Selling sex and paying for it are both legal throughout the UK providing it takes place between adult individuals.
But activities like soliciting, controlling prostitutes and kerb crawling are crimes. It is also illegal to pay for sex with a person being forced to comply; even if the buyer doesn't know the seller is acting under compulsion.
Lord Morrow's bill would make it illegal to pay for sex in any circumstances. He believes that this will reduce demand for prostitutes and remove the incentive to traffick women against their will into Northern Ireland.
Similar legislation is in force in Sweden, but was rejected in Scotland. Many European countries have moved in the direction of regulating prostitution and giving prostitutes employment rights.
There is a debate in Sweden about the success of the law. Police believe it would be unhelpful and would prevent men reporting suspicions women were trafficked.
They also believe that, under UK law, the prostitutes would be open to conspiracy charges and would be unlikely to co-operate. The PSNI points out that though there has been a dramatic reduction in street prostitution in Sweden since the sex purchase law was introduced, we have seen a similar reduction here.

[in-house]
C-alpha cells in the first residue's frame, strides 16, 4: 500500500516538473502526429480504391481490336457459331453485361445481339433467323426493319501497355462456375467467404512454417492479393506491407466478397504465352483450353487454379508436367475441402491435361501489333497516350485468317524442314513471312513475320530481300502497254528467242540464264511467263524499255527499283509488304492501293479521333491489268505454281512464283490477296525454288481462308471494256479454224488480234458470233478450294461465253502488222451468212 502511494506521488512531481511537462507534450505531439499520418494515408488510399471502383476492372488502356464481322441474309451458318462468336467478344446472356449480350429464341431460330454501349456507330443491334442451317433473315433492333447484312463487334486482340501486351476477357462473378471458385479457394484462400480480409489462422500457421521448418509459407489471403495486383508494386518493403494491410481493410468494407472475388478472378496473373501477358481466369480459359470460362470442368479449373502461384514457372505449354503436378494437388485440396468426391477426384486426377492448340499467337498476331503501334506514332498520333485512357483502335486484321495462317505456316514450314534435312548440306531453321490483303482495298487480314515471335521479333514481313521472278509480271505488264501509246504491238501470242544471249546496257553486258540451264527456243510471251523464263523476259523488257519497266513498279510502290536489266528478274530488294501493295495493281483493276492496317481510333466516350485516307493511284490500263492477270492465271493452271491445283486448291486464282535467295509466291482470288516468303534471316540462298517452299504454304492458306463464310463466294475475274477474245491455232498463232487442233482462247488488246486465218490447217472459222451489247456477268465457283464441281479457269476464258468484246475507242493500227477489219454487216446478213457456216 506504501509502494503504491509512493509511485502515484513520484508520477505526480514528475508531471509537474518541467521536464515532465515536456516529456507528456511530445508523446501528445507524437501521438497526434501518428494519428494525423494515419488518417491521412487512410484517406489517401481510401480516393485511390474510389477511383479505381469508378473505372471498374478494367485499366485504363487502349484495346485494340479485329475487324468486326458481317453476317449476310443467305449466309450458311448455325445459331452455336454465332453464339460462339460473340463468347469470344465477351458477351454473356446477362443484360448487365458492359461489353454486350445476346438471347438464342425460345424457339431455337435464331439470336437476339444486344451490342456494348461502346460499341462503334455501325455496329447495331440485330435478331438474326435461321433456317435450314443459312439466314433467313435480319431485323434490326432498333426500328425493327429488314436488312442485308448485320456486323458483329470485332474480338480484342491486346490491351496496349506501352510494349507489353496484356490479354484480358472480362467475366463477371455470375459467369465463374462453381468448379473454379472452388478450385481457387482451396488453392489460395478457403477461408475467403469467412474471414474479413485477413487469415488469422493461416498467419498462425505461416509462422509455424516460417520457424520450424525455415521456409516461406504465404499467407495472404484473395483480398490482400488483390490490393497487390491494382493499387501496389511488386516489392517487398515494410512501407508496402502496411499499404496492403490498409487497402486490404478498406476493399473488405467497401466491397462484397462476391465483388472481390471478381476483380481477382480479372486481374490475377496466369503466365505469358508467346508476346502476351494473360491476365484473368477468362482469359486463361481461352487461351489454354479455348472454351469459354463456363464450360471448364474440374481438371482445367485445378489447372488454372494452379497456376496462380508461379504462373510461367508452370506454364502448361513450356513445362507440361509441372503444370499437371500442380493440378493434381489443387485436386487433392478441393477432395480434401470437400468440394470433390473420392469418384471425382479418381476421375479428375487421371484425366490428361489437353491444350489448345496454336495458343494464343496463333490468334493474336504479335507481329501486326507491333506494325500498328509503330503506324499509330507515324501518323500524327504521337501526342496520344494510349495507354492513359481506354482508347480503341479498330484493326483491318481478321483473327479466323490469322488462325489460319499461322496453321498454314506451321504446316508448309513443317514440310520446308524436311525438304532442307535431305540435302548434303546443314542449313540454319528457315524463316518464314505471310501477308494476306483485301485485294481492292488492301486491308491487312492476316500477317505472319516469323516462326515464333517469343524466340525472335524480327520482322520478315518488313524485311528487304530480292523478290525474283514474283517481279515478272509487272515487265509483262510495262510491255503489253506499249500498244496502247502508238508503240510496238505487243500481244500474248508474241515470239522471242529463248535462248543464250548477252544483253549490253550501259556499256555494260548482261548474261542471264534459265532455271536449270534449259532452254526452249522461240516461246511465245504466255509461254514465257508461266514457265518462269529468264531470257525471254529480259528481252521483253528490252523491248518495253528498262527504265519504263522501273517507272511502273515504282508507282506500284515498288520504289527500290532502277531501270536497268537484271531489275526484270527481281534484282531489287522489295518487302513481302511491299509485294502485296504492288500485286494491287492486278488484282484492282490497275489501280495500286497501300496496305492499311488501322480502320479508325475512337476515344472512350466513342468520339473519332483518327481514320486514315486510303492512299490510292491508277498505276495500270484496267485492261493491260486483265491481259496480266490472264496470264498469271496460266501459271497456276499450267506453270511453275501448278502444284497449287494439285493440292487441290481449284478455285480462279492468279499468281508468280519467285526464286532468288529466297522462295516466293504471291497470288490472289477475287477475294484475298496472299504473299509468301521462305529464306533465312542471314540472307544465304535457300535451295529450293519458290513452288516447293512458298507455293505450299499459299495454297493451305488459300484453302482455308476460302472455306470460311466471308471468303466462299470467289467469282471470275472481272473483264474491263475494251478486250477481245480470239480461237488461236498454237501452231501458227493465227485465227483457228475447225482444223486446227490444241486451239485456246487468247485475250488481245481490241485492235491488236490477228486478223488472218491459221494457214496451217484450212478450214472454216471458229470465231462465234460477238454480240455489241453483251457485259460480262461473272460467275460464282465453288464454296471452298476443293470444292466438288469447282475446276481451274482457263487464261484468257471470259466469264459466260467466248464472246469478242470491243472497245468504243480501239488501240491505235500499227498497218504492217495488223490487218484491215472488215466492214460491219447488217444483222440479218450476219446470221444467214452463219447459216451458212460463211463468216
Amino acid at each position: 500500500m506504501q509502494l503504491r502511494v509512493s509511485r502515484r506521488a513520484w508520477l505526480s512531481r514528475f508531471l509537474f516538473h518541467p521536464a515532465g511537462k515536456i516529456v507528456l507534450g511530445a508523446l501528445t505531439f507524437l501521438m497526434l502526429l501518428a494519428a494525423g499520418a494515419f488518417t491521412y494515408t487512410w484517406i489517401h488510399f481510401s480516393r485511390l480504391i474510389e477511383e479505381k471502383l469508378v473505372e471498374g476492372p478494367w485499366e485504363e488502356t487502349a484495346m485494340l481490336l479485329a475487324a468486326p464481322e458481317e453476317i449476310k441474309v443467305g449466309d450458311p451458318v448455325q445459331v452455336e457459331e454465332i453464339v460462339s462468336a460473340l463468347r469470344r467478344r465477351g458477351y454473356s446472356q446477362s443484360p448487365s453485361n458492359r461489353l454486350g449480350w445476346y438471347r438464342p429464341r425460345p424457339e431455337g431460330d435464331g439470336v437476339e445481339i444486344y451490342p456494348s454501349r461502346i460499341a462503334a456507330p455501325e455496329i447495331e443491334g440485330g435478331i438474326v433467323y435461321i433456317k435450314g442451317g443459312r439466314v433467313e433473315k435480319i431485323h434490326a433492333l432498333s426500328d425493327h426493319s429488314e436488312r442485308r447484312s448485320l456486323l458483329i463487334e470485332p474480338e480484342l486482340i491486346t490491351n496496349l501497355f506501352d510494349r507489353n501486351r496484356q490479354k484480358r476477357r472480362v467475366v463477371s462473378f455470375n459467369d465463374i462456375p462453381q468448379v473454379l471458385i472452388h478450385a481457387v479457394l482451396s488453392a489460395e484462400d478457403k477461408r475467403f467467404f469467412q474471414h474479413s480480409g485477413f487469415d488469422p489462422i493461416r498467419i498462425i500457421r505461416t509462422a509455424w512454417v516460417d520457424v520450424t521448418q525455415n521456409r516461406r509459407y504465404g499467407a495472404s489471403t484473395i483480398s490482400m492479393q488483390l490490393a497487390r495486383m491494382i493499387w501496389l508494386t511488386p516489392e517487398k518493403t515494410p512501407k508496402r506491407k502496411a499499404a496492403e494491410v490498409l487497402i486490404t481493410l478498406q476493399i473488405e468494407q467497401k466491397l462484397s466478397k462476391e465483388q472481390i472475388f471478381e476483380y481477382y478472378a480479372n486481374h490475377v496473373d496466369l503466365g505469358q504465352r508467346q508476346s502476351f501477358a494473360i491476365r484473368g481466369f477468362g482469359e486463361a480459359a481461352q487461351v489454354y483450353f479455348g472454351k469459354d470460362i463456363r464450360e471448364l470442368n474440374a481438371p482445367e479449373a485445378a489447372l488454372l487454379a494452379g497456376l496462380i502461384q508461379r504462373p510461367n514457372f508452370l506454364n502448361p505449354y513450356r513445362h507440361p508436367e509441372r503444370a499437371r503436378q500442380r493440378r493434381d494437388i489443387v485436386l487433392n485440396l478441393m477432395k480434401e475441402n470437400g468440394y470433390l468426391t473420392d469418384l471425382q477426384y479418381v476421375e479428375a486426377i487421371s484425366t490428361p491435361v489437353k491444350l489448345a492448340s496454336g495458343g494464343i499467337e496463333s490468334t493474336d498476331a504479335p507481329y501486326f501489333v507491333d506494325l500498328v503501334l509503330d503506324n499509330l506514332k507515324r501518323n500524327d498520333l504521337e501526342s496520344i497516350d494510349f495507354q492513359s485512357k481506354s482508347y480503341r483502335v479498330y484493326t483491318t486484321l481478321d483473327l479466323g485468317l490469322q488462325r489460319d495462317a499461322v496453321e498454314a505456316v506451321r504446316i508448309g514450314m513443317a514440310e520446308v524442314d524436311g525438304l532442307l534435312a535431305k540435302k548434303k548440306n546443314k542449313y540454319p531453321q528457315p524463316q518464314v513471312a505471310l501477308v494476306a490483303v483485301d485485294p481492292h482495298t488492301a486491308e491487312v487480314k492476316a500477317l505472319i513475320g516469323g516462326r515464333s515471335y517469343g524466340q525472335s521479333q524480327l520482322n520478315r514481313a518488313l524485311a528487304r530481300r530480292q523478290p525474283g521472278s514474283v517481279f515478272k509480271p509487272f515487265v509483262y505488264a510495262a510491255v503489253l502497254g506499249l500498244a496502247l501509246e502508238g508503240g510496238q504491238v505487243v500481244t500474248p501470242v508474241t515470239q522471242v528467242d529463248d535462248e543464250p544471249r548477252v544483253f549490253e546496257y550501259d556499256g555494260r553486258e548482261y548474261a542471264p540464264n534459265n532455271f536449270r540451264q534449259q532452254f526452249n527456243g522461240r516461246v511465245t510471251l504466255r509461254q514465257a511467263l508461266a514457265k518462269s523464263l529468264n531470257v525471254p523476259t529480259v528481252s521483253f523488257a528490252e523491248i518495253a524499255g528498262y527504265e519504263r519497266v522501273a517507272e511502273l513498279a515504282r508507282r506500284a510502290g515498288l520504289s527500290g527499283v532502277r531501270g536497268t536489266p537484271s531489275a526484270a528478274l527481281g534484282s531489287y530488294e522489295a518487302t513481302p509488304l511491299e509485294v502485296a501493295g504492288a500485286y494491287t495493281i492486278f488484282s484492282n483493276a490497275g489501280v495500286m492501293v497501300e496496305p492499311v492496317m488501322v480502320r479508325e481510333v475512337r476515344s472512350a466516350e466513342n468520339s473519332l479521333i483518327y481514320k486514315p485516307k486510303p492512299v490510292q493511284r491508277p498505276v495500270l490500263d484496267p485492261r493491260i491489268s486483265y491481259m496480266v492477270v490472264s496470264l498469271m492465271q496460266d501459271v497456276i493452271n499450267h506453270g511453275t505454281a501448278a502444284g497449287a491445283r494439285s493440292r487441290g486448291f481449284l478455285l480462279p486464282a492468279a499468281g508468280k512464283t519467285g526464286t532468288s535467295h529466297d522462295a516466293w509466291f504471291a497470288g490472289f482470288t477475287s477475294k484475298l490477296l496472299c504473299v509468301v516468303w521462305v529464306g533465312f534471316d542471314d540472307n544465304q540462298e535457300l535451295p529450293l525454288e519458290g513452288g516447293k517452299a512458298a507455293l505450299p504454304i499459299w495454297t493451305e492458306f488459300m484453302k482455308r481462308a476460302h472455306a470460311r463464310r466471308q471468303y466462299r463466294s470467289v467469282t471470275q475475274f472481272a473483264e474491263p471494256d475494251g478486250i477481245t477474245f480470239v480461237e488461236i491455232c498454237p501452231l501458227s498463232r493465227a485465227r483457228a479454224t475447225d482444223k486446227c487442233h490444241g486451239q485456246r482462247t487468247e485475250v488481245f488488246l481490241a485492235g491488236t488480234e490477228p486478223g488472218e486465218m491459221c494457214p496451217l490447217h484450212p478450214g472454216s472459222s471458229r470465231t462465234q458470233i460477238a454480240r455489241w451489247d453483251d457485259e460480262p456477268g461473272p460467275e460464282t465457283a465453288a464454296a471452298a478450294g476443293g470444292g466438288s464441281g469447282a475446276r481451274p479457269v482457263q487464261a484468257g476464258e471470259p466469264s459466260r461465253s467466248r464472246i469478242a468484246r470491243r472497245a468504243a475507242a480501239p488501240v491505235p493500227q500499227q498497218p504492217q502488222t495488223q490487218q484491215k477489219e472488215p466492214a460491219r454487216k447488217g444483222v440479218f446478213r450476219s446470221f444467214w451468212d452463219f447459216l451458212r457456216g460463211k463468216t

There are now fewer than 25 street prostitutes working in Northern Ireland. The fall both here and in Sweden may be down to the internet.
Prostitutes normally pose as "escorts" on websites and then meet clients in hotels or apartments. About 175 people are advertised as escorts here every day. One per cent of cases of suspected human trafficking logged in the UK originate in Northern Ireland – 2.9% of the UK population indicating it is being tackled using existing law.
Police say many trafficked persons are brought here for forced labour, not prostitution, and some work voluntarily, so it is wrong to suggest that trafficking and prostitution are the same thing.
Forced labour has also been detected on illegal cannabis farms, fishing boats, and in restaurant and food facilities.